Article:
Back to childlikeness…children are clear about one thing, and that is that they know they are not adults, and are content in that. Humility, here, is to be happily in a parent’s control. The essence of childhood is to be controlled by someone else; when you begin to control yourself, you are an adult.

Jesus is attacking power here. And by “power” I mean the desire to control. Biblically, this desire to control is the primal Satanic infraction, and it runs like a black thread through human history, to me, you, and now. The desire for rank, the love of money — all attitudes condemned in the NT are arguably forms of one passion, the wish to control, rather than be controlled. Money, for example, is meaningless outside its function as the ability to control your life. “Freedom” is accurate too — money gives freedom, and to be free from some things is good (freedom from hunger, for one), but the bible has no sympathy for the accomplishment of freedom from childlike dependance on God.

So, turn and become a child. That is, gladly take God’s control like a child gladly reposes within the parent’s control.


Beyond this immediate point: the desire for control is always bad, and is opposed to love, and control and love are irreconcilable, like night and day. That which you love you will seek to not control.

A parent does need to control the child he loves, but the entire point of parental work is to work yourself out of a job by ceding control to the adult child, in love’s fufillment. Even in parenting, love seeks to not control. “Love” that does not work to cede control is pathological, and pathogenic.

It is deceptively hard to give up the desire to control and not clutch. The clutch is our instinct. But not only is it difficult simply to do, it skews cognition. The person you clutch you will not know. Love is the mode of knowledge between persons; clutching both closes the subject’s spiritual eye and forces the object to veil itself. The ostensible lovers, when one clutches, do not, in the most literal sense, see each other. They recede.

The purpose of political speech is to get or hold power — control of the money, control of the sex, control of the guns, control of the lightbulbs. The desire to get power corrupts absolutely. No, deeper than that; it issues from the primal corruption, and corrupts further in an endless spiral of the moral equivalent of bloodshed. The person so desiring has already lusted in his heart and has rendered himself incapable of loving any object in the same field of vision.

Politics does some good, just like the parent does good by forcing the child away from the fire or toward the altar. But force is such a limited and transitory good that a child that did not graduate from it would eventually be labeled a freak. The political activist is content to treat citizens like his own unwilling children, forever, and is morally stunted enough to feel accomplished doing it.

This all usually prompts some objection that it is too absolutist. But, ask yourself: did Jesus assign any value above zero to political activity? No. Love and power have nothing to say to each other. Where one grows the other dies.

(None of this is to argue that it is always good to be controlled, or always bad to control something or someone. Really, don’t be that simplistic.)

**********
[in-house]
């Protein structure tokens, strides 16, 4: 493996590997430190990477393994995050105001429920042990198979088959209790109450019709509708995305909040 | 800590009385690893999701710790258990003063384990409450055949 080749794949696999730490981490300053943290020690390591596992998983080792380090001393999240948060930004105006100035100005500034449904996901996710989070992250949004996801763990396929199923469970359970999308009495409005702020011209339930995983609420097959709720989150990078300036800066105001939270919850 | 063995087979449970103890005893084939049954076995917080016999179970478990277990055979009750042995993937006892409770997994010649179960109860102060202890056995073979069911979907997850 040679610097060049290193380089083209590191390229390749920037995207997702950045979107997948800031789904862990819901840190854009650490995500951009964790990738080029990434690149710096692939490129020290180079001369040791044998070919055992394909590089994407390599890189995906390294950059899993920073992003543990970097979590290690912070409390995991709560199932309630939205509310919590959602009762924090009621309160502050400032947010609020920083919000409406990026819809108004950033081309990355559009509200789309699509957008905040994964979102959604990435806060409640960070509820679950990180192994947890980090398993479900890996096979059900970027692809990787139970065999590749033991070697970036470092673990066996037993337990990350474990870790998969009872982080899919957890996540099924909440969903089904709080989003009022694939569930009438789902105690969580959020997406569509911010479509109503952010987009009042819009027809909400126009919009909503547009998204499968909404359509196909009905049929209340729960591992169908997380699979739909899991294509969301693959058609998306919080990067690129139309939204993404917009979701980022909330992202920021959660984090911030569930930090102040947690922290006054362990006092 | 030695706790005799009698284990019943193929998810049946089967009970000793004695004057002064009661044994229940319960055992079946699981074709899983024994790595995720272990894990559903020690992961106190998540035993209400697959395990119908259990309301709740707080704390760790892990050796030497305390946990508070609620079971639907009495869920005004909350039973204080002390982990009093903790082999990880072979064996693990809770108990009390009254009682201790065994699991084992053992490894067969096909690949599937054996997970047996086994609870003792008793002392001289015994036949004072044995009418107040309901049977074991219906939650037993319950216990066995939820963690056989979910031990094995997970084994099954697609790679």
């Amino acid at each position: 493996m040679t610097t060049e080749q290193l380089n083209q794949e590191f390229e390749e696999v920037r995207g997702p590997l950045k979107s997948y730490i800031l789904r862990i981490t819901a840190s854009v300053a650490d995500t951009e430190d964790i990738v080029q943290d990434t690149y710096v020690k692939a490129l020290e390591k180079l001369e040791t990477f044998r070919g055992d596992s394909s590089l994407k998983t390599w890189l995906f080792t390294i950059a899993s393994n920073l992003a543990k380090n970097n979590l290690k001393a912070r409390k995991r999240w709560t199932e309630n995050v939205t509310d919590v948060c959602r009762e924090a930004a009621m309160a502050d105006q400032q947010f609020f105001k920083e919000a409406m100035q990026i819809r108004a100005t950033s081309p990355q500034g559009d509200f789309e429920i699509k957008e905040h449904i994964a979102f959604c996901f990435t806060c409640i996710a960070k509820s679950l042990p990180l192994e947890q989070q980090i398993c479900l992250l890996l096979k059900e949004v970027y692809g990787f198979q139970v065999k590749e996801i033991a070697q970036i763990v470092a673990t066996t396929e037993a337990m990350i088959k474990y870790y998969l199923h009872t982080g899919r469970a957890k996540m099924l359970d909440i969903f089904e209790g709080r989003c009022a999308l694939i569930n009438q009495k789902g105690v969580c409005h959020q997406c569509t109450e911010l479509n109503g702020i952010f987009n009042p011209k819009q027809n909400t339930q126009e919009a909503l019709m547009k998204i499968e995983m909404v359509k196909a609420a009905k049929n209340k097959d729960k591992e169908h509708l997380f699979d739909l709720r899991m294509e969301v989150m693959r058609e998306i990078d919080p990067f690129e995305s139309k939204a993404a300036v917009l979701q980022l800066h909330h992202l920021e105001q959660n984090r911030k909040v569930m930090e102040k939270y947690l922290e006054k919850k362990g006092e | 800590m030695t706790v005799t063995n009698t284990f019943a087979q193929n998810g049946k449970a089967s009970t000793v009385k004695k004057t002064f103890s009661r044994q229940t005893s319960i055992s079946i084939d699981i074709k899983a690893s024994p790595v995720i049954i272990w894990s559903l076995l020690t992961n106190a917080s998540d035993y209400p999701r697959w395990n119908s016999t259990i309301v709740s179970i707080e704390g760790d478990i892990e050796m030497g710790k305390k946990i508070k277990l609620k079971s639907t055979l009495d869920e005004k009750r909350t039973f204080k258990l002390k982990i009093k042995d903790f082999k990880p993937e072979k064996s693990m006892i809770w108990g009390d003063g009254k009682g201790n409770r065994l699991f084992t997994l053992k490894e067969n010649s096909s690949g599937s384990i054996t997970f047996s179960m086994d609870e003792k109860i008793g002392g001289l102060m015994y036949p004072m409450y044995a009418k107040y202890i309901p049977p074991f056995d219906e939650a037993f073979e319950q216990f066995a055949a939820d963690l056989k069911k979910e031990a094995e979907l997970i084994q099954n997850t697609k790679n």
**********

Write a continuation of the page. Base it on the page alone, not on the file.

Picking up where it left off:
Why we write memoirs

It’s not just that I want you to hear my memories.   We’ve all had that experience when we were young, that boredom as the old ones tell us the same stories for the hundredth time.   I felt it with my father.   At some point you will cross the tipping point, where you will realize one day you are actually interested in the old stories.   You may be decades from that moment.   That’s ok.

It’s not exactly a need to transmit memories.  It’s not a cognitive or didactic task the old one feels, though most of them interpret it that way.  No;  I don’t want to teach you any lessons from my childhood; there are none.   I don’t want you to appreciate how much easier you have things than I did, or my father did.   That’s actually seldom true; most people have great struggles.   You are, you will.

It’s not dying memories, it’s a dying vision.   When I slow the car down on Miller’s Fork road to peer back under the sumac, I really do see less than my father saw.

To a discouraged leader

You walked into the meeting so upbeat at the opportunity to share your vision. But even as you talked, you could see the lists of objections forming behind the eyes of several listeners — the usual suspects, whose first reaction to most new ideas is to throw up a smokescreen of reasons why we can’t do it. Before you finished your first presentation, you could feel the wind leaving your sails. As you walked out of the meeting, you were as much dejected as you had been excited earlier that morning.  Then, you go through the stages of grief, inwardly and privately, telling yourself that you are never going to cast another pearl of vision before these swines of negativity. You’ll just live in the dull world they apparently inhabit, checking off duties, punching the mental clock, letting the workplace just drift and collecting your paycheck.

And of course, despite your best effort to kill your own soul, it miraculously persists. It catches you unawares. Before long, you have a new, exciting idea about how things can be better for everyone, and you find yourself almost against your will sharing your passion out loud to the swineherd again. (Isn’t it encouraging how those healthiest parts of you can’t actually be killed? What you like most about yourself just erupts in spite of everything. )  The truth is, no-one can suppress their own vision.  So forget that.  It can be exhilarating, in an ironic way, when the leader is forced to admit and embrace her own health. To admit to herself that what causes her pain among the swine is never going to stop, and she would never want it to, really.  No, there are only two choices: succeed in getting these pigs to see what you see, or go find better pigs. (That’s quite enough with the swine metaphor, I agree.) Continue reading “To a discouraged leader”